Die "leeren" Memoiren von Bushs Spindoktor Karl Rove
--- Tim Rutten von der Los Angeles Times hat die Memoiren von George W. Bushs Spindoktor Karl Rove gelesen:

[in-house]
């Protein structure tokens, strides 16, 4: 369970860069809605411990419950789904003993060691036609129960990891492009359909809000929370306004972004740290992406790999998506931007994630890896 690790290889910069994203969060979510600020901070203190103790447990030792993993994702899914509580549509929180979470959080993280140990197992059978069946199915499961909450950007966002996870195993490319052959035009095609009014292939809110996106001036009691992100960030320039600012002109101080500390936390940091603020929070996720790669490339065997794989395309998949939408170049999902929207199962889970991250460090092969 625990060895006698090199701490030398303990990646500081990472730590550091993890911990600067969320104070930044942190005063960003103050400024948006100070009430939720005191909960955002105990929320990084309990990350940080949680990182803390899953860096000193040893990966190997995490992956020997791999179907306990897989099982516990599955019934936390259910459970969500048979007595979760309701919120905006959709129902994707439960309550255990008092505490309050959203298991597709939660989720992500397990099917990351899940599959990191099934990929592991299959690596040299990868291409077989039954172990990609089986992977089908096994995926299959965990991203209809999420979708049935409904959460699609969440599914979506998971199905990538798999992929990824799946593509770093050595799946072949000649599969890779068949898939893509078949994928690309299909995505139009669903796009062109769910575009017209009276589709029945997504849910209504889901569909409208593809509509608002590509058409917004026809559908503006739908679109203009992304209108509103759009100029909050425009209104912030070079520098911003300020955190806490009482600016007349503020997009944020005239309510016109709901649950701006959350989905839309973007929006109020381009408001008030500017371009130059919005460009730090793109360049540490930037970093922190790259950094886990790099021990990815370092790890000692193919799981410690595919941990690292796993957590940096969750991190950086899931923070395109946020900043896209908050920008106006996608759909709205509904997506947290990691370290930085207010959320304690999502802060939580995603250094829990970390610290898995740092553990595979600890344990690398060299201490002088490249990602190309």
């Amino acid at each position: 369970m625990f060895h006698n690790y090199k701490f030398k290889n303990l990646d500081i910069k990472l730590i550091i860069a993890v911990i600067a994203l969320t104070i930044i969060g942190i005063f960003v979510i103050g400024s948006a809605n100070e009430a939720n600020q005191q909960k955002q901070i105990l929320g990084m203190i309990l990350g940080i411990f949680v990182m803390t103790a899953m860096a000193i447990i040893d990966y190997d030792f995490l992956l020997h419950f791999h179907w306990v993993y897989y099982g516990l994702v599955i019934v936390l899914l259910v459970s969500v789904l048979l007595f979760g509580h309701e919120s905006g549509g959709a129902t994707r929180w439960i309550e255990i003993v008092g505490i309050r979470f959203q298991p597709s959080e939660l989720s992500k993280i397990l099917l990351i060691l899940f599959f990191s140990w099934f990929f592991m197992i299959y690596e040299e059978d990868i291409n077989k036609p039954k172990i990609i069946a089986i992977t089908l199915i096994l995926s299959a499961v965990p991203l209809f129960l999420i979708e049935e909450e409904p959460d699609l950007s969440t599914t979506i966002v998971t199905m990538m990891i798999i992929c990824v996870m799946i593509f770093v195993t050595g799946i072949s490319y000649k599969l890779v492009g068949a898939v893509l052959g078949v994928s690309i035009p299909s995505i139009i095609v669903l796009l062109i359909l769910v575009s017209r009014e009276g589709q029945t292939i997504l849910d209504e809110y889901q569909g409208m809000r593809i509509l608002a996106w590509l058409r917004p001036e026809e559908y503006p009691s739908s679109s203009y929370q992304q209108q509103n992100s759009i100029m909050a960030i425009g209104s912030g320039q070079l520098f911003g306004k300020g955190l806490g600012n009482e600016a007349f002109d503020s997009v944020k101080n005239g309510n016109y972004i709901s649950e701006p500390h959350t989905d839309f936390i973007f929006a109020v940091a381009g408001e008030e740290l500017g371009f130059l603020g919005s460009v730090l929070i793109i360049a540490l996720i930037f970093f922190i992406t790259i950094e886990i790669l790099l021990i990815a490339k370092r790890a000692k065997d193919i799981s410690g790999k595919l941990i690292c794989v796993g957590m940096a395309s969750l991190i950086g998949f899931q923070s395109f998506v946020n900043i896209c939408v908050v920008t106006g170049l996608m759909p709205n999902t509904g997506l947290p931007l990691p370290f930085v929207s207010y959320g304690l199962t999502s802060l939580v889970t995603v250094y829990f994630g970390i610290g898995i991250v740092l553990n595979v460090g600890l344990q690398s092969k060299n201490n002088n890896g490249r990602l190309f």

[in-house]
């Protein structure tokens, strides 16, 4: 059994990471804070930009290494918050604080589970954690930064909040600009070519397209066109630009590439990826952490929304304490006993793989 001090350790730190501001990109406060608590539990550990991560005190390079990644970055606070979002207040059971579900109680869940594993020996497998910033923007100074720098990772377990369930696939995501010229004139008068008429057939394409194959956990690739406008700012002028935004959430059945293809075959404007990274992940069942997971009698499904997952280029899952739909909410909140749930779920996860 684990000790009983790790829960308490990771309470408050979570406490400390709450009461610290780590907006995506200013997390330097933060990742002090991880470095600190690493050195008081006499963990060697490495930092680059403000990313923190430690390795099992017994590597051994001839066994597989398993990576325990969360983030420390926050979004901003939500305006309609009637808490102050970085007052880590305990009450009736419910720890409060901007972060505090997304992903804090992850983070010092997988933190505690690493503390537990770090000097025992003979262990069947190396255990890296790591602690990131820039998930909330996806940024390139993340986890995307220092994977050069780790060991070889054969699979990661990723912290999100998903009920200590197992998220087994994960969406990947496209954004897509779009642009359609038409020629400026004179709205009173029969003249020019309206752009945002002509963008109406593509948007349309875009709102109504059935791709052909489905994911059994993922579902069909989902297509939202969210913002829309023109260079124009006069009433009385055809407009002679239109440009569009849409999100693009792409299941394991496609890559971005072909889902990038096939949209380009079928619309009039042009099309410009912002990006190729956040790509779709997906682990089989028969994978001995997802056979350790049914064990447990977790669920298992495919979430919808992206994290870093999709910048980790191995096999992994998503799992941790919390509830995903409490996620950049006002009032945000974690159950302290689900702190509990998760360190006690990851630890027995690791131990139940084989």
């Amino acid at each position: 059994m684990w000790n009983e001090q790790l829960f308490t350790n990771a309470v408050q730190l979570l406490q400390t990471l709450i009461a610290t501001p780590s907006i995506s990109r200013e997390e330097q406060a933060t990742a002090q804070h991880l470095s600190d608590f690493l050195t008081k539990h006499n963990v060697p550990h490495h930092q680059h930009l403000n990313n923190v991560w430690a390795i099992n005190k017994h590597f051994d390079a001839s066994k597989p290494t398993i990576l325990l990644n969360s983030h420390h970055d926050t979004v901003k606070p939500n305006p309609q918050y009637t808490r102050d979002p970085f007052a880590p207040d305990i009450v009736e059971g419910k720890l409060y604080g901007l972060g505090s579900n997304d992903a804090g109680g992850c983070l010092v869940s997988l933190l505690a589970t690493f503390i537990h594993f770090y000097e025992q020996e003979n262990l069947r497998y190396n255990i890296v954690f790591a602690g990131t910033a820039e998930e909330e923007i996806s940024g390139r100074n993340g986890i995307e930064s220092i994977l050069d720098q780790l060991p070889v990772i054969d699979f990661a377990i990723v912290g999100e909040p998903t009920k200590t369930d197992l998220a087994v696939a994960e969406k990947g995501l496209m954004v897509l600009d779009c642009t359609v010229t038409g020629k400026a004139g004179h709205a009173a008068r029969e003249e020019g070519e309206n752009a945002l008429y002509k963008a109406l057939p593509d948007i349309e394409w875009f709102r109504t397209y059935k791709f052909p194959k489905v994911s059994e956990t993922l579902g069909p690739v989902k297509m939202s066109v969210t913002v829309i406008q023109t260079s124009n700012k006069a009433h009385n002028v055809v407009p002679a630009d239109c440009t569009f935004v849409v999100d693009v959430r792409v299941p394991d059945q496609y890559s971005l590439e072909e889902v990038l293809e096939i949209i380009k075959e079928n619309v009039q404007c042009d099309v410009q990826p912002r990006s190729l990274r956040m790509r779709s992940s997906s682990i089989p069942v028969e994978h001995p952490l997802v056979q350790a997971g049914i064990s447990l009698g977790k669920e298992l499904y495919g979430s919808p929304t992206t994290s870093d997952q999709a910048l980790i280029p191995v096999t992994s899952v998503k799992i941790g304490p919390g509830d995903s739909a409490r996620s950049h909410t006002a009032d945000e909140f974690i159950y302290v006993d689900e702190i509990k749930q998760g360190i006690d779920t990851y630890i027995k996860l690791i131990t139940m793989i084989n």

"Courage and Consequence: My Life as a Conservative in the Fight" pretty much completes the recollections of those who surrounded George W. Bush during his eight-year presidency. ... Rove, of course, was the political architect of all Bush's successful campaigns, as well as those of dozens of other Republican candidates. ... interesting are the vague and largely unexamined origins of Rove's conservatism. As he tells it, he holds the views he does largely because he grew up in the mountain West, where self-reliance is prized, and because when, as a 10-year-old Denver boy, he put a Richard Nixon sticker on his bike, a little girl down the street whose family supported John F. Kennedy beat the heck out of him. ... For a man who repeatedly used "family values" and "faith-based" considerations as wedge issues in his campaigns, there is in this book nothing of how his own two marriages failed nor why he, like Bush, remains unchurched. Still, it's clear that his great disappointment was the failure of "compassionate conservatism" -- defined mainly as privatizing Social Security and Medicare supporting faith-based social services -- to accomplish a fundamental electoral realignment. ... His is a Manichaean view of American society -- divided irremediably between dark and light, allies and enemies. ... Rove considers his singular shortcoming the failure to mount a push-back against those who charged the administration had misled the country into going to war in Iraq by falsely asserting Saddam Hussein's possession of nuclear, chemical and biological weapons and by alleging his complicity in 9/11. One reason for the lack of rebuttal, the author writes, "was that we felt it was beneath the dignity of the president to refute such outlandish charges." ... It's worth wondering just how much of our current political discontent grows out of the dominance on both sides of the aisle of men and women, like Rove, whose only serious experience of American life is politics itself.